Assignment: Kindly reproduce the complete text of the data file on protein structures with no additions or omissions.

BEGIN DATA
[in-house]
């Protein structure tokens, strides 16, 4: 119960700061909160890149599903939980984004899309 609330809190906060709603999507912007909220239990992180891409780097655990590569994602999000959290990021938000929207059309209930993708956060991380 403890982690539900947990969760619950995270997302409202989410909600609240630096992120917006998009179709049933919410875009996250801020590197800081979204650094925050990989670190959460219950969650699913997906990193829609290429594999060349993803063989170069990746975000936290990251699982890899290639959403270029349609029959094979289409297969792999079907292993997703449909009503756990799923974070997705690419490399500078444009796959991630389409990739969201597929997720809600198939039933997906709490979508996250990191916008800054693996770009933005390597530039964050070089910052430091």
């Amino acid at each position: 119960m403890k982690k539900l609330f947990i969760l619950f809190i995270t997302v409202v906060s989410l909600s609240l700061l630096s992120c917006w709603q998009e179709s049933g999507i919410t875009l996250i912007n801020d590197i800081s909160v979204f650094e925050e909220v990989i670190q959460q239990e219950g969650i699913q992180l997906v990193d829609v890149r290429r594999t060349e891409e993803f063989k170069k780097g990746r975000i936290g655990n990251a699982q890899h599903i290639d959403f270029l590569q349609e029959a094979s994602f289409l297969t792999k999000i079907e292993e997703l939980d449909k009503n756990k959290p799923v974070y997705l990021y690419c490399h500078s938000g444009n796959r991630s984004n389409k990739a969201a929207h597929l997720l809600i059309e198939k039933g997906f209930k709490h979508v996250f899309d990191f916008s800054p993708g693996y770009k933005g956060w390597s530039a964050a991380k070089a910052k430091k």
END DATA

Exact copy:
[in-house]
């Protein structure tokens, strides 16, 4: 119960700061909160890149599903939980984004899309 609330809190906060709603999507912007909220239990992180891409780097655990590569994602999000959290990021938000929207059309209930993708956060991380 403890982690539900947990969760619950995270997302409202989410909600609240630096992120917006998009179709049933919410875009996250801020590197800081979204650094925050990989670190959460219950969650699913997906990193829609290429594999060349993803063989170069990746975000936290990251699982890899290639959403270029349609029959094979289409297969792999079907292993997703449909009503756990799923974070997705690419490399500078444009796959991630389409990739969201597929997720809600198939039933997906709490979508996250990191916008800054693996770009933005390597530039964050070089910052430091």
């Amino acid at each position: 119960m403890k982690k539900l609330f947990i969760l619950f809190i995270t997302v409202v906060s989410l909600s609240l700061l630096s992120c917006w709603q998009e179709s049933g999507i919410t875009l996250i912007n801020d590197i800081s909160v979204f650094e925050e909220v990989i670190q959460q239990e219950g969650i699913q992180l997906v990193d829609v890149r290429r594999t060349e891409e993803f063989k170069k780097g990746r975000i936290g655990n990251a699982q890899h599903i290639d959403f270029l590569q349609e029959a094979s994602f289409l297969t792999k999000i079907e292993e997703l939980d449909k009503n756990k959290p799923v974070y997705l990021y690419c490399h500078s938000g444009n796959r991630s984004n389409k990739a969201a929207h597929l997720l809600i059309e198939k039933g997906f209930k709490h979508v996250f899309d990191f916008s800054p993708g693996y770009k933005g956060w390597s530039a964050a991380k070089a910052k430091k």